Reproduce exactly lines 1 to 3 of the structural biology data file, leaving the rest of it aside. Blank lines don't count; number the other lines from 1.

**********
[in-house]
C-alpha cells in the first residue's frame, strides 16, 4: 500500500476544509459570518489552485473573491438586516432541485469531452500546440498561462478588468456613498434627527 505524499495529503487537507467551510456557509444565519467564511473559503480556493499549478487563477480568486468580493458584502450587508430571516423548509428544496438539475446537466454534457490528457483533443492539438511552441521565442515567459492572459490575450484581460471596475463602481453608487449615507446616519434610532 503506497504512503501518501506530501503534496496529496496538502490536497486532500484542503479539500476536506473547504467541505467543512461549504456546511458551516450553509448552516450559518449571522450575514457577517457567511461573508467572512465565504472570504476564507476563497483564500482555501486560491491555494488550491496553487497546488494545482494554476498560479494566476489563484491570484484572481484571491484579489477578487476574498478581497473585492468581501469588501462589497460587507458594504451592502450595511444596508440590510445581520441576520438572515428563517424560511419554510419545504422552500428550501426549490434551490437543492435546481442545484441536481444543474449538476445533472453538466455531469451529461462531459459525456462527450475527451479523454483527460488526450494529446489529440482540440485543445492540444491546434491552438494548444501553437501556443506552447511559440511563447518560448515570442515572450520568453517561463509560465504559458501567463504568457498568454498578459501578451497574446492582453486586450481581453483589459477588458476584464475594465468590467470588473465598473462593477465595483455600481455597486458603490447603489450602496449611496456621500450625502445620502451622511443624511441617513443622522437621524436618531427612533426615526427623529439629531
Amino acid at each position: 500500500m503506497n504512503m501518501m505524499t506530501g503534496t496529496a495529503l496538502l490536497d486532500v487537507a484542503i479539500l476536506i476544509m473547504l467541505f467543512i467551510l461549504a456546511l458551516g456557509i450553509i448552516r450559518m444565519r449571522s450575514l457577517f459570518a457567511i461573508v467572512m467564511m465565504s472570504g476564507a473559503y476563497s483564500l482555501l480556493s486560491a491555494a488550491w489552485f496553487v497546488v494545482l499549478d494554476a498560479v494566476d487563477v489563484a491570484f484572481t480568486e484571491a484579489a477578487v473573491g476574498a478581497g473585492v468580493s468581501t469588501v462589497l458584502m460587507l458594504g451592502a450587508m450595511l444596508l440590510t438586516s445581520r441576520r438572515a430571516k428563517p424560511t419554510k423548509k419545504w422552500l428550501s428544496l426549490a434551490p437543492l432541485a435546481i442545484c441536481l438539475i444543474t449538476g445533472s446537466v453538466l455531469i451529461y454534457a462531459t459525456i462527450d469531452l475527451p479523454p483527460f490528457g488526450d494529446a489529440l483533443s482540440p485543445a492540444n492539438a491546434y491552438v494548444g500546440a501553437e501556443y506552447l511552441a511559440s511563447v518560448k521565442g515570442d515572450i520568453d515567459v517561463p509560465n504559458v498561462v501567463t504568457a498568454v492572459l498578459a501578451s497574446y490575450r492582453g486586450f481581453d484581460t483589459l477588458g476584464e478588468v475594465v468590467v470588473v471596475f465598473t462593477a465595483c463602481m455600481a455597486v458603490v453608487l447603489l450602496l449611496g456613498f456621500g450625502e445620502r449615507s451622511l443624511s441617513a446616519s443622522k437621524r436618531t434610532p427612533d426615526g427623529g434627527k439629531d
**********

[in-house]
C-alpha cells in the first residue's frame, strides 16, 4: 500500500476544509459570518489552485473573491438586516432541485469531452500546440498561462478588468456613498434627527 505524499495529503487537507467551510456557509444565519467564511473559503480556493499549478487563477480568486468580493458584502450587508430571516423548509428544496438539475446537466454534457490528457483533443492539438511552441521565442515567459492572459490575450484581460471596475463602481453608487449615507446616519434610532 503506497504512503501518501506530501503534496496529496496538502490536497486532500484542503479539500476536506473547504467541505467543512461549504456546511458551516450553509448552516450559518449571522450575514457577517457567511461573508467572512465565504472570504476564507476563497483564500482555501486560491491555494488550491496553487497546488494545482494554476498560479494566476489563484491570484484572481484571491484579489477578487476574498478581497473585492468581501469588501462589497460587507458594504451592502450595511444596508440590510445581520441576520438572515428563517424560511419554510419545504422552500428550501426549490434551490437543492435546481442545484441536481444543474449538476445533472453538466455531469451529461462531459459525456462527450475527451479523454483527460488526450494529446489529440482540440485543445492540444491546434491552438494548444501553437501556443506552447511559440511563447518560448515570442515572450520568453517561463509560465504559458501567463504568457498568454498578459501578451497574446492582453486586450481581453483589459477588458476584464475594465468590467470588473465598473462593477465595483455600481455597486458603490447603489450602496449611496456621500450625502445620502451622511443624511441617513443622522437621524436618531427612533426615526427623529439629531
Amino acid at each position: 500500500m503506497n504512503m501518501m505524499t506530501g503534496t496529496a495529503l496538502l490536497d486532500v487537507a484542503i479539500l476536506i476544509m473547504l467541505f467543512i467551510l461549504a456546511l458551516g456557509i450553509i448552516r450559518m444565519r449571522s450575514l457577517f459570518a457567511i461573508v467572512m467564511m465565504s472570504g476564507a473559503y476563497s483564500l482555501l480556493s486560491a491555494a488550491w489552485f496553487v497546488v494545482l499549478d494554476a498560479v494566476d487563477v489563484a491570484f484572481t480568486e484571491a484579489a477578487v473573491g476574498a478581497g473585492v468580493s468581501t469588501v462589497l458584502m460587507l458594504g451592502a450587508m450595511l444596508l440590510t438586516s445581520r441576520r438572515a430571516k428563517p424560511t419554510k423548509k419545504w422552500l428550501s428544496l426549490a434551490p437543492l432541485a435546481i442545484c441536481l438539475i444543474t449538476g445533472s446537466v453538466l455531469i451529461y454534457a462531459t459525456i462527450d469531452l475527451p479523454p483527460f490528457g488526450d494529446a489529440l483533443s482540440p485543445a492540444n492539438a491546434y491552438v494548444g500546440a501553437e501556443y506552447l511552441a511559440s511563447v518560448k521565442g515570442d515572450i520568453d515567459v517561463p509560465n504559458v498561462v501567463t504568457a498568454v492572459l498578459a501578451s497574446y490575450r492582453g486586450f481581453d484581460t483589459l477588458g476584464e478588468v475594465v468590467v470588473v471596475f465598473t462593477a465595483c463602481m455600481a455597486v458603490v453608487l447603489l450602496l449611496g456613498f456621500g450625502e445620502r449615507s451622511l443624511s441617513a446616519s443622522k437621524r436618531t434610532p427612533d426615526g427623529g434627527k439629531d